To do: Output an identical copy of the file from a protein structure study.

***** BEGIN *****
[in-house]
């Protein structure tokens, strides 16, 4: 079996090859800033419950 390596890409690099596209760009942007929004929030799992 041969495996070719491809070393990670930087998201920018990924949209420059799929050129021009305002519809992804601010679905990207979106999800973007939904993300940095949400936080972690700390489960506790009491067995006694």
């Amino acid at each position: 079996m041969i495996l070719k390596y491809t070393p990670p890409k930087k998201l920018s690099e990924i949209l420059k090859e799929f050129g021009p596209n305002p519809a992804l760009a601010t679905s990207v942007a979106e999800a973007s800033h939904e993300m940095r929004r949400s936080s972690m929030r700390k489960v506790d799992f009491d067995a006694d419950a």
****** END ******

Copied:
[in-house]
């Protein structure tokens, strides 16, 4: 079996090859800033419950 390596890409690099596209760009942007929004929030799992 041969495996070719491809070393990670930087998201920018990924949209420059799929050129021009305002519809992804601010679905990207979106999800973007939904993300940095949400936080972690700390489960506790009491067995006694």
């Amino acid at each position: 079996m041969i495996l070719k390596y491809t070393p990670p890409k930087k998201l920018s690099e990924i949209l420059k090859e799929f050129g021009p596209n305002p519809a992804l760009a601010t679905s990207v942007a979106e999800a973007s800033h939904e993300m940095r929004r949400s936080s972690m929030r700390k489960v506790d799992f009491d067995a006694d419950a």